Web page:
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West Des Moines Iowa Criminal Defense Law Blog

Only 2% of federal criminal cases go to trial

We've known for years that the vast majority of criminal cases are resolved via plea bargain. Courts are so overwhelmed that they simply could not operate otherwise. Unfortunately, the pressure to plead guilty is immense, even when the defendant is not guilty.

Prosecutors routinely threaten additional charges and long sentences for people who consider exercising their right to a jury trial. Moreover, a huge number of defendants are held in jail before trial, often simply because they're poor and can't afford bail. These people are under even more pressure to plead guilty, as they are being kept from their jobs, families and lives. Pleading guilty to a crime you didn't commit becomes the quickest way home.

What could prevent racist bail-risk-assessment outcomes?

When someone is charged with a crime, bail is determined in part based on a risk assessment. The court decides whether the defendant, if allowed to go free, will fail to appear for trial or will commit another crime.

Unfortunately, defendants of color have historically been assessed as riskier than their white peers. That leaves people of color to languish in pretrial detention at greater rates than whites, putting their lives and livelihoods at risk.

With the rise of Big Data, it seemed like a more race-neutral risk assessment method could be devised. Groups have developed risk assessment algorithms meant to consider only factual data, although demographics are often used. For example, these tools might consider the defendant's history of arrests, charges and convictions, along with the seriousness of the crime they're currently charged with. 

How your prescriptions can lead to an OWI charge

When most people think of driving while under the influence, they first think of drunk driving. However, many do not realize the government might attempt to prosecute you for driving while taking prescription drugs. Because of Iowa's broad approach to controlled substances, those taking prescription medications can find themselves unfairly charged.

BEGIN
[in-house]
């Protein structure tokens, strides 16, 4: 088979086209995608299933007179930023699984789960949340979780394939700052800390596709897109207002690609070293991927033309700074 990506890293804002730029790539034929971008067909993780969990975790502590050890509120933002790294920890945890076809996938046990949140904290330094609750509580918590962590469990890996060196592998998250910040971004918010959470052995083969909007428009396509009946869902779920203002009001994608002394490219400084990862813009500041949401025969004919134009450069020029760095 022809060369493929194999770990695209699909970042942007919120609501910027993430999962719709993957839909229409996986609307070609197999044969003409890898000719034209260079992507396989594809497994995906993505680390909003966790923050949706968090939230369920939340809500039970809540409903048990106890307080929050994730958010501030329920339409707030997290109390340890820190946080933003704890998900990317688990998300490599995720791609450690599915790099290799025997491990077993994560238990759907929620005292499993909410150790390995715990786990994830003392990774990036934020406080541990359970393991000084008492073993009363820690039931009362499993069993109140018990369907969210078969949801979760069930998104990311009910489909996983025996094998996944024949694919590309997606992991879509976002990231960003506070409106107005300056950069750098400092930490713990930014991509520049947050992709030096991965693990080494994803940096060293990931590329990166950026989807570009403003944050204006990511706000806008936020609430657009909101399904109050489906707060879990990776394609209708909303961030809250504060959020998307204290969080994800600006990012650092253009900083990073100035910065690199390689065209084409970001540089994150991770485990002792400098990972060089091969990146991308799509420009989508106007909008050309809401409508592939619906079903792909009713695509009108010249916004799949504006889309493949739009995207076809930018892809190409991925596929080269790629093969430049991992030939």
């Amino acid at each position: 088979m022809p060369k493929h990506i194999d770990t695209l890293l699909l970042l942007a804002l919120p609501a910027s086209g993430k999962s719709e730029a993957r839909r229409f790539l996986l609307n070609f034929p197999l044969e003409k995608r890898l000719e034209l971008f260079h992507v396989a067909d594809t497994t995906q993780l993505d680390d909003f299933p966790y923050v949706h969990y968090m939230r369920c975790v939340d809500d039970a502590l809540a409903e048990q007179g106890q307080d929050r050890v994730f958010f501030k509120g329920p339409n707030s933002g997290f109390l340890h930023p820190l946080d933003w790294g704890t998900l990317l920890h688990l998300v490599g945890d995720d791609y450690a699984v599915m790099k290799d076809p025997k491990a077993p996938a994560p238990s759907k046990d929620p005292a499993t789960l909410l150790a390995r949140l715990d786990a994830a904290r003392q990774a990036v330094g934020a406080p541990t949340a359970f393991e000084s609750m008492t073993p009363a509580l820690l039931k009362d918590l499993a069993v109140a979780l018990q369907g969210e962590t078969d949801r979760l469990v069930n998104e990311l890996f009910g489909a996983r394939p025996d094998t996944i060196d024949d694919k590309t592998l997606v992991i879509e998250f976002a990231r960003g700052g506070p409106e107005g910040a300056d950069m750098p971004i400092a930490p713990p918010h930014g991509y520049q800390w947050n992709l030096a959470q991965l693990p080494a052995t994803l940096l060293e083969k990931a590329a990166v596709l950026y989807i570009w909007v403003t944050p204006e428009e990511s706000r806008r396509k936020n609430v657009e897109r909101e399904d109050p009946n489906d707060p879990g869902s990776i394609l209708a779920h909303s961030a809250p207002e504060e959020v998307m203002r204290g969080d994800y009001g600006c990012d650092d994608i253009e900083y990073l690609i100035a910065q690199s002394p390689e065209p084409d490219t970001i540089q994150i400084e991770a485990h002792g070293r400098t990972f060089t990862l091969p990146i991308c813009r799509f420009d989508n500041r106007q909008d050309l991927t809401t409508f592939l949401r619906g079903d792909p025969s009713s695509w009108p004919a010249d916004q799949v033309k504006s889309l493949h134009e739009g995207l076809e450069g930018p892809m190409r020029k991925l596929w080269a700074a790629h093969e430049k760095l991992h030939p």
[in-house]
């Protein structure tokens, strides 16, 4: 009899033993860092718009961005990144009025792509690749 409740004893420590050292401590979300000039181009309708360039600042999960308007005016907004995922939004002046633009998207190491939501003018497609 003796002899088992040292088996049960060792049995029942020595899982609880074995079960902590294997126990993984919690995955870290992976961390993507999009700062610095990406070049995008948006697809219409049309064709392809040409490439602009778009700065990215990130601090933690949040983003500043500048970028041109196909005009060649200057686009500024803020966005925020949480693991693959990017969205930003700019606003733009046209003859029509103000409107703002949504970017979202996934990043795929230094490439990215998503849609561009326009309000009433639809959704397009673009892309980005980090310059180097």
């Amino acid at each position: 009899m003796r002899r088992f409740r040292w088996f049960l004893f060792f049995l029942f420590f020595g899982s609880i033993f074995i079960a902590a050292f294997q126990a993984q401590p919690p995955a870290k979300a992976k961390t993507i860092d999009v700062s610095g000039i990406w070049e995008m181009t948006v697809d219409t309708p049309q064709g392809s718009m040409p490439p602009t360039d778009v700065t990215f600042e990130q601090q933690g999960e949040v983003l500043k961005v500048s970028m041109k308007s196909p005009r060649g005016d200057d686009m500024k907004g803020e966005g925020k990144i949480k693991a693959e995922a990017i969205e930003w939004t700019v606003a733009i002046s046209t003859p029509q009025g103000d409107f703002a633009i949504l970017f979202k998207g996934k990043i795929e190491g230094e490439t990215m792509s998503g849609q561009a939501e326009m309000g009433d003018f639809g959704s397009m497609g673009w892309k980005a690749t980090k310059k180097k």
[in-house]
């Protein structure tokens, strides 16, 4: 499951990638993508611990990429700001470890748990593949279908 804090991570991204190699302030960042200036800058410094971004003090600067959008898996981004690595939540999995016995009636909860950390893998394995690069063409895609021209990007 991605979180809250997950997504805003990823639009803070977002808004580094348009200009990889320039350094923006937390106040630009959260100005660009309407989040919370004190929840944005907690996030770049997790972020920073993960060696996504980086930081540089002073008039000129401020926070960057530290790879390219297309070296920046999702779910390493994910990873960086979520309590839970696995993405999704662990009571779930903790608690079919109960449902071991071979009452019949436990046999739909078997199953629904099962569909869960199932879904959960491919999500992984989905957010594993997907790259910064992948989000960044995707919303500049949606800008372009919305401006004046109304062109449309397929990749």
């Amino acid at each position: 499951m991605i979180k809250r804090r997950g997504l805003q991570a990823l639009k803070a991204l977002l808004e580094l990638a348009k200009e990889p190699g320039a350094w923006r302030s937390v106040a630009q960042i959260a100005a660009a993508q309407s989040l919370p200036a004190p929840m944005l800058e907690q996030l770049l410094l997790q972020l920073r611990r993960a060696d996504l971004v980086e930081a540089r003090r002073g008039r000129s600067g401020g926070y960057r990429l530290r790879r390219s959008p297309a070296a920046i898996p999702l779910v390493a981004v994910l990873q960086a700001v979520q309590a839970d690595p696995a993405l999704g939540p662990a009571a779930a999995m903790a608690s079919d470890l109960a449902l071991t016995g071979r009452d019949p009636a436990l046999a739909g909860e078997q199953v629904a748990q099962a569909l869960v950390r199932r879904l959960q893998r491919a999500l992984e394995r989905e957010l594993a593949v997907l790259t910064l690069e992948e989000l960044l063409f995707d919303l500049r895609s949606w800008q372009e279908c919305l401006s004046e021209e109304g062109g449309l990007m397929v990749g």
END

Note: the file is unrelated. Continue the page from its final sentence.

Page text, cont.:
Study: Asset forfeiture does little to reduce crime, drug use

A recent study released by the Institute for Justice, a libertarian-leading public interest law firm, calls into question a number of justifications for civil asset forfeiture. Contrary to claims by law enforcement, seizing property from criminal suspects does not appear to meaningfully reduce crime rates or lessen drug use. Far from being used to fight major drug traffickers, civil asset forfeiture is usually deployed against the poor and people of color.

Civil asset forfeiture is a process allowing police and prosecutors to seize money and property from criminal suspects, particularly in drug cases, when that property is tied to criminal activity. It came into fashion in the 1980s, when governments began emphasizing the War on Drugs.

SCOTUS allows warrantless blood draws from unconscious drivers

If you are pulled over for OWI, stay awake. You lose some of the constitution's protection if you pass out, according to a new ruling by the U.S. Supreme Court. If you remain awake, law enforcement officers must obtain a warrant before drawing your blood for a chemical test. If you're unconscious, however, they can draw your blood without bothering to get a warrant.